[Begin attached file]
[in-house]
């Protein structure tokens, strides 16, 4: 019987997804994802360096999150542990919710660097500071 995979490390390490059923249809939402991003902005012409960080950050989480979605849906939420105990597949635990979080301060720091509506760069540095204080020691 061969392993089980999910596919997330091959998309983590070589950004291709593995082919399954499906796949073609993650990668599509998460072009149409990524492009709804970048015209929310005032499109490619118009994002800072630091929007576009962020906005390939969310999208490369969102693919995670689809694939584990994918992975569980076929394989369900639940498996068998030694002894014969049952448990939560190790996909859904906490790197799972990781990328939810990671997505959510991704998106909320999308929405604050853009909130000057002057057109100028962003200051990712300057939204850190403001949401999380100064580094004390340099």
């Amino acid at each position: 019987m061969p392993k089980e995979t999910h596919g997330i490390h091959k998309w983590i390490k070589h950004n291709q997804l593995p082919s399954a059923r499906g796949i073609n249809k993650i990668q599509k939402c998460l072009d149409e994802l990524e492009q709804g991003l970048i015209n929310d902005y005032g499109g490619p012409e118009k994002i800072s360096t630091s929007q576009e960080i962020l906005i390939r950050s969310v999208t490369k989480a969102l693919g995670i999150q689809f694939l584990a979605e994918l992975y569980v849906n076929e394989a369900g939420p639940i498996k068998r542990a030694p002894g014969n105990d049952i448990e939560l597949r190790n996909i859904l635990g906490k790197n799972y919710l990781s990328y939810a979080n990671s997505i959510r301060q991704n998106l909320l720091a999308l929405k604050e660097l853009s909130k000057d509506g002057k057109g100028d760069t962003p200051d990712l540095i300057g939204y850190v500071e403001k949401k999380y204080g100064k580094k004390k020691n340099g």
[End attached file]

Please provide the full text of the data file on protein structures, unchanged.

[in-house]
């Protein structure tokens, strides 16, 4: 019987997804994802360096999150542990919710660097500071 995979490390390490059923249809939402991003902005012409960080950050989480979605849906939420105990597949635990979080301060720091509506760069540095204080020691 061969392993089980999910596919997330091959998309983590070589950004291709593995082919399954499906796949073609993650990668599509998460072009149409990524492009709804970048015209929310005032499109490619118009994002800072630091929007576009962020906005390939969310999208490369969102693919995670689809694939584990994918992975569980076929394989369900639940498996068998030694002894014969049952448990939560190790996909859904906490790197799972990781990328939810990671997505959510991704998106909320999308929405604050853009909130000057002057057109100028962003200051990712300057939204850190403001949401999380100064580094004390340099």
């Amino acid at each position: 019987m061969p392993k089980e995979t999910h596919g997330i490390h091959k998309w983590i390490k070589h950004n291709q997804l593995p082919s399954a059923r499906g796949i073609n249809k993650i990668q599509k939402c998460l072009d149409e994802l990524e492009q709804g991003l970048i015209n929310d902005y005032g499109g490619p012409e118009k994002i800072s360096t630091s929007q576009e960080i962020l906005i390939r950050s969310v999208t490369k989480a969102l693919g995670i999150q689809f694939l584990a979605e994918l992975y569980v849906n076929e394989a369900g939420p639940i498996k068998r542990a030694p002894g014969n105990d049952i448990e939560l597949r190790n996909i859904l635990g906490k790197n799972y919710l990781s990328y939810a979080n990671s997505i959510r301060q991704n998106l909320l720091a999308l929405k604050e660097l853009s909130k000057d509506g002057k057109g100028d760069t962003p200051d990712l540095i300057g939204y850190v500071e403001k949401k999380y204080g100064k580094k004390k020691n340099g």